A New "sancta et fidelis societas" for Saint Sigismund of Burgundy: His Cult and Iconography in Hungary during the Reign of Sigismund of Luxemburg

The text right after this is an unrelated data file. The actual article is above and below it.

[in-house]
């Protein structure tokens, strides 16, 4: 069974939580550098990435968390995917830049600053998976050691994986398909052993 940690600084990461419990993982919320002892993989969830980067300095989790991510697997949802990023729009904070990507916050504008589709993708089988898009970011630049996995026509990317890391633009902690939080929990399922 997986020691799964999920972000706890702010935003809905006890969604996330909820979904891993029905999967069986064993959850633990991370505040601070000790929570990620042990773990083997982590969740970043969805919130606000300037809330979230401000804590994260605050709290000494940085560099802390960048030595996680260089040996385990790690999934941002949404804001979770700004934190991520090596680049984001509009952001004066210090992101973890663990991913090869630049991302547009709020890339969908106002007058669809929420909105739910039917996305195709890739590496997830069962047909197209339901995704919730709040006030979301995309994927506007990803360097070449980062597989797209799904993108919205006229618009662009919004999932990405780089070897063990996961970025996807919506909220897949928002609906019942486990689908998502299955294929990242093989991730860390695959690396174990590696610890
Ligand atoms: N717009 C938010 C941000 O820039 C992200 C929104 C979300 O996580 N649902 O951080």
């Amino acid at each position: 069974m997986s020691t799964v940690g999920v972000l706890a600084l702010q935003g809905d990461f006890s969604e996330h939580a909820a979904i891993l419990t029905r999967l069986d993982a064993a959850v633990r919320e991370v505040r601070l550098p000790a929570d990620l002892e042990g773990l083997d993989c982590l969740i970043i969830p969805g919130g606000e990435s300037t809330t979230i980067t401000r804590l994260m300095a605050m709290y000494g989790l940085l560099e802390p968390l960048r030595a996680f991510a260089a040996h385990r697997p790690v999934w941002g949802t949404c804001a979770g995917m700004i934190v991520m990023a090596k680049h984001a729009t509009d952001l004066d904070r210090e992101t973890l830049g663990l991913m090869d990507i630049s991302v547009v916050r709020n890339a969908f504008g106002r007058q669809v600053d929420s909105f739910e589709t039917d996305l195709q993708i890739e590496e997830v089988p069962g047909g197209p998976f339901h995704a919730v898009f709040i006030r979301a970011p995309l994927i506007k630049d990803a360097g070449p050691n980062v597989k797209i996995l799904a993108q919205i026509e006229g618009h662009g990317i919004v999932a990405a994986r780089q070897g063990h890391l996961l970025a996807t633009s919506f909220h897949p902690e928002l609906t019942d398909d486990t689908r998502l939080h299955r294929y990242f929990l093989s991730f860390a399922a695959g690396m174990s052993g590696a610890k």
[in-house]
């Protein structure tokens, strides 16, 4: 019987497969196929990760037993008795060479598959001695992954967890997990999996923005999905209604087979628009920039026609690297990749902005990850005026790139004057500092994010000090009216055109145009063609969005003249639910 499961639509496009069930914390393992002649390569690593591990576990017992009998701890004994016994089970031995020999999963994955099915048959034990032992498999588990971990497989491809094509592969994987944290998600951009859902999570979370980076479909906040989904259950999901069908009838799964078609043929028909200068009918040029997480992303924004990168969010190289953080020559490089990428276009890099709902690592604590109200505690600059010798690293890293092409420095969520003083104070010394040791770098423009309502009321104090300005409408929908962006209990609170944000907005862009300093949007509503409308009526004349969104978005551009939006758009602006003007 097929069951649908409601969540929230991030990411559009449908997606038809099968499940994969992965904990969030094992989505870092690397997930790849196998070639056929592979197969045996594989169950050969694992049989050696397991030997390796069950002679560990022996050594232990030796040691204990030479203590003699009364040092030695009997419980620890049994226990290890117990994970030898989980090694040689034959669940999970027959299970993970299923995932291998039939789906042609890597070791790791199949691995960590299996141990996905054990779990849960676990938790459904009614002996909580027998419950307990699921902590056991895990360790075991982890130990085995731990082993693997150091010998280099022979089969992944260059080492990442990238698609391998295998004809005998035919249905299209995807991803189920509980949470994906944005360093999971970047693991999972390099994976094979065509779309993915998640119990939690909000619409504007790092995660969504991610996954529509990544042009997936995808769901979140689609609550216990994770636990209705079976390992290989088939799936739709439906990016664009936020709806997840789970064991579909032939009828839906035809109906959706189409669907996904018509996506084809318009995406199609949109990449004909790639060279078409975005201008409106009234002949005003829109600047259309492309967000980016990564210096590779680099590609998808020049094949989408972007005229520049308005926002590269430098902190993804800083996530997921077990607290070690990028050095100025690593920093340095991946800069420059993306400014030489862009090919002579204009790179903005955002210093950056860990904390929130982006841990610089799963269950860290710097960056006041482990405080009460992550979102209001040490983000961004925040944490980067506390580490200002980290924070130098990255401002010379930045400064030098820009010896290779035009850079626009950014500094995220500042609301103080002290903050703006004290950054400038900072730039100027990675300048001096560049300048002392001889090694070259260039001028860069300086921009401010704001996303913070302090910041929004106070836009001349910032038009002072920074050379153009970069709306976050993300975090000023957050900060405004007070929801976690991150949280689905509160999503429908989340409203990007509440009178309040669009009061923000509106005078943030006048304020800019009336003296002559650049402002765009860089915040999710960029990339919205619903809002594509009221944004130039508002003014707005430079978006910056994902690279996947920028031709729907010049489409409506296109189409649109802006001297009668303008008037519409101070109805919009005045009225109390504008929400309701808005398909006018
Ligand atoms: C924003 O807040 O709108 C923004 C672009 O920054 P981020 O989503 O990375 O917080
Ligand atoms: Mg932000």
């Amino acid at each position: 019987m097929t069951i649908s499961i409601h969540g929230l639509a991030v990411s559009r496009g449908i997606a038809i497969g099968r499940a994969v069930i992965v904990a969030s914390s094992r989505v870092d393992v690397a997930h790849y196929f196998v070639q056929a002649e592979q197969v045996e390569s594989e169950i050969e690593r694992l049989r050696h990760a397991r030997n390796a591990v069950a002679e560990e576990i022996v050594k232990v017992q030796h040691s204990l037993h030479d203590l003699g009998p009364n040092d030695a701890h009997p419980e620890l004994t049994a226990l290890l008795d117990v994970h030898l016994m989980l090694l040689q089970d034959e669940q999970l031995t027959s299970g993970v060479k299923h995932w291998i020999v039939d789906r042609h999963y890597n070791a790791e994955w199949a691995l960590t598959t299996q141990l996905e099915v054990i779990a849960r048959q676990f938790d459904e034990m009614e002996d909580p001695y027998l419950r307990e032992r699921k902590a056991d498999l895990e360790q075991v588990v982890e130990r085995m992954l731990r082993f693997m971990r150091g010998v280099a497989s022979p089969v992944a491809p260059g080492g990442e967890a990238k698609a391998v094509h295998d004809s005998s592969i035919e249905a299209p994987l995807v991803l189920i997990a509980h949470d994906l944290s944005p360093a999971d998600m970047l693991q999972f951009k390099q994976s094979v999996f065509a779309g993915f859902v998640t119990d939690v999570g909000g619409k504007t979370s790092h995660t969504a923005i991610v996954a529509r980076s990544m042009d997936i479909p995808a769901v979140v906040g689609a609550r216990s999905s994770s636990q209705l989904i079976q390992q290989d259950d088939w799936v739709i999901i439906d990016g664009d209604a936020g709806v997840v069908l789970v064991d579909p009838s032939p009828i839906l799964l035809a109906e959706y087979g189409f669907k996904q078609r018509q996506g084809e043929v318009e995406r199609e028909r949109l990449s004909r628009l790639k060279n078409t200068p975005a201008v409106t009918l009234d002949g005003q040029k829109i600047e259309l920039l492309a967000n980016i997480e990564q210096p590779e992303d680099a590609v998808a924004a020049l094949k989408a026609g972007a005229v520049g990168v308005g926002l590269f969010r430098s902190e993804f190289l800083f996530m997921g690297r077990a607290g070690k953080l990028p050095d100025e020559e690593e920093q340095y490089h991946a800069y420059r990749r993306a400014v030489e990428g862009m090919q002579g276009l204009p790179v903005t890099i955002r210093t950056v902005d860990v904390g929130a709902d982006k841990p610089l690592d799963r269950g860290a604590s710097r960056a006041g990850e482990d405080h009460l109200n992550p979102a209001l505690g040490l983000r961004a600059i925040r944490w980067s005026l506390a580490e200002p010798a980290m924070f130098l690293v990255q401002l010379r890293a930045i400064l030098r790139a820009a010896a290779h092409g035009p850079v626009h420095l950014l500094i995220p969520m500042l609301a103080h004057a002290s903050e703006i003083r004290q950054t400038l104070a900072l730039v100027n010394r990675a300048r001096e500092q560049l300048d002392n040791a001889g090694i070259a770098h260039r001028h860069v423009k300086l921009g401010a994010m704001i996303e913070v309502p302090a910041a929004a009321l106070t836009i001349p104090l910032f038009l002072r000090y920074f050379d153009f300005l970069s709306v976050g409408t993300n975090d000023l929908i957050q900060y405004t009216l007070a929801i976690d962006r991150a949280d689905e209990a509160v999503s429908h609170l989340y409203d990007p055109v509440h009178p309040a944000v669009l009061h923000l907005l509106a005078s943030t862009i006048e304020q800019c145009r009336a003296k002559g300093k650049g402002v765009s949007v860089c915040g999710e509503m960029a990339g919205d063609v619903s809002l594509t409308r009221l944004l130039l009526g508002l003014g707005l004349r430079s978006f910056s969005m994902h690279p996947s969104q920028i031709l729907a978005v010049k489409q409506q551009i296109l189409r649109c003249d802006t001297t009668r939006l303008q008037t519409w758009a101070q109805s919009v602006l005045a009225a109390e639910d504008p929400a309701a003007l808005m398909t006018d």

Examining both written and pictorial evidence, this study addresses the diffusion of St. Sigismund’s cult from Bohemia to Hungary during late-14th century and the saint’s subsequent transformation during the 15th century into one of the Hungarian Kingdom’s patrons. In so doing, it assesses the significance of King Sigismund’s actions to promote his personal patron in Hungary and shows that the king emulated the model of his father, Charles IV of Luxemburg. King Sigismund promoted his spiritual patron within his country and associated him with St. Ladislas, the traditional patron of Hungary; he succeeded thus to accommodate the foreign saint to a new home and to transform him for a short interval into one of Hungary’s holy protectors. The natural consequence of this “holy and faithful fellowship” was the cult’s transfer from royal milieu to the kingdom’s nobility. Willing to prove their loyalty to the king, Hungarian noblemen decorated their churches with St. Sigismund’s image and depicted him in the company of sancti reges Hungariae, i.e. Sts Stephen, Emeric, and Ladislas. The study’s larger aim is to illustrate how a period’s political transformations could facilitate the spreading of a new saint’s cult from his cult center to another region, and that a saint’s veneration could be sometimes motivated politically.